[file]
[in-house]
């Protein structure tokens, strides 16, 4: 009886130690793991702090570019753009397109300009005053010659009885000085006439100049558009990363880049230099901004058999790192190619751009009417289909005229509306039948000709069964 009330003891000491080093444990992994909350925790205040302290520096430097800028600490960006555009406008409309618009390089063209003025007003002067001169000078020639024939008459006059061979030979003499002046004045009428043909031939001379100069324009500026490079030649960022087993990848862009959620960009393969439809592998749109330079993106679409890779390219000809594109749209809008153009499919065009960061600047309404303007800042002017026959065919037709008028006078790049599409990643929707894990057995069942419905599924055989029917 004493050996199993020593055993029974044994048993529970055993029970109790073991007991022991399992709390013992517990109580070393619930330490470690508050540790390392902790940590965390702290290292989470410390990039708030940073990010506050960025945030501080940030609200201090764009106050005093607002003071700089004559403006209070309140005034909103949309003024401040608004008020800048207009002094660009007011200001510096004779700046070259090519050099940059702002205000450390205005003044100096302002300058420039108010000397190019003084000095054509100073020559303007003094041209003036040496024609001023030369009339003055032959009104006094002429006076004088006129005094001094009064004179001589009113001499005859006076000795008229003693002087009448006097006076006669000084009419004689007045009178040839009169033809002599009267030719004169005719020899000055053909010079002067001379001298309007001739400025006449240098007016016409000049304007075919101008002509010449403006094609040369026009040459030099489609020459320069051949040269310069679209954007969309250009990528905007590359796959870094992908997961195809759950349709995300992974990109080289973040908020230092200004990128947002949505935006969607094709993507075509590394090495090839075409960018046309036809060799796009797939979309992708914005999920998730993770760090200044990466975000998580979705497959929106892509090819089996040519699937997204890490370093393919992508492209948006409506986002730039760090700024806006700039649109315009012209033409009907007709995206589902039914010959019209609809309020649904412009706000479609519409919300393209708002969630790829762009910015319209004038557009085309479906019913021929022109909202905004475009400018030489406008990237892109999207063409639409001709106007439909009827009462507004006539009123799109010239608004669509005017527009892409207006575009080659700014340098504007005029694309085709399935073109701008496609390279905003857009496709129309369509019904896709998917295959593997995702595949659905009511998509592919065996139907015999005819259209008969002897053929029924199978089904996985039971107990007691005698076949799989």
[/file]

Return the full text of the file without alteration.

[in-house]
């Protein structure tokens, strides 16, 4: 009886130690793991702090570019753009397109300009005053010659009885000085006439100049558009990363880049230099901004058999790192190619751009009417289909005229509306039948000709069964 009330003891000491080093444990992994909350925790205040302290520096430097800028600490960006555009406008409309618009390089063209003025007003002067001169000078020639024939008459006059061979030979003499002046004045009428043909031939001379100069324009500026490079030649960022087993990848862009959620960009393969439809592998749109330079993106679409890779390219000809594109749209809008153009499919065009960061600047309404303007800042002017026959065919037709008028006078790049599409990643929707894990057995069942419905599924055989029917 004493050996199993020593055993029974044994048993529970055993029970109790073991007991022991399992709390013992517990109580070393619930330490470690508050540790390392902790940590965390702290290292989470410390990039708030940073990010506050960025945030501080940030609200201090764009106050005093607002003071700089004559403006209070309140005034909103949309003024401040608004008020800048207009002094660009007011200001510096004779700046070259090519050099940059702002205000450390205005003044100096302002300058420039108010000397190019003084000095054509100073020559303007003094041209003036040496024609001023030369009339003055032959009104006094002429006076004088006129005094001094009064004179001589009113001499005859006076000795008229003693002087009448006097006076006669000084009419004689007045009178040839009169033809002599009267030719004169005719020899000055053909010079002067001379001298309007001739400025006449240098007016016409000049304007075919101008002509010449403006094609040369026009040459030099489609020459320069051949040269310069679209954007969309250009990528905007590359796959870094992908997961195809759950349709995300992974990109080289973040908020230092200004990128947002949505935006969607094709993507075509590394090495090839075409960018046309036809060799796009797939979309992708914005999920998730993770760090200044990466975000998580979705497959929106892509090819089996040519699937997204890490370093393919992508492209948006409506986002730039760090700024806006700039649109315009012209033409009907007709995206589902039914010959019209609809309020649904412009706000479609519409919300393209708002969630790829762009910015319209004038557009085309479906019913021929022109909202905004475009400018030489406008990237892109999207063409639409001709106007439909009827009462507004006539009123799109010239608004669509005017527009892409207006575009080659700014340098504007005029694309085709399935073109701008496609390279905003857009496709129309369509019904896709998917295959593997995702595949659905009511998509592919065996139907015999005819259209008969002897053929029924199978089904996985039971107990007691005698076949799989």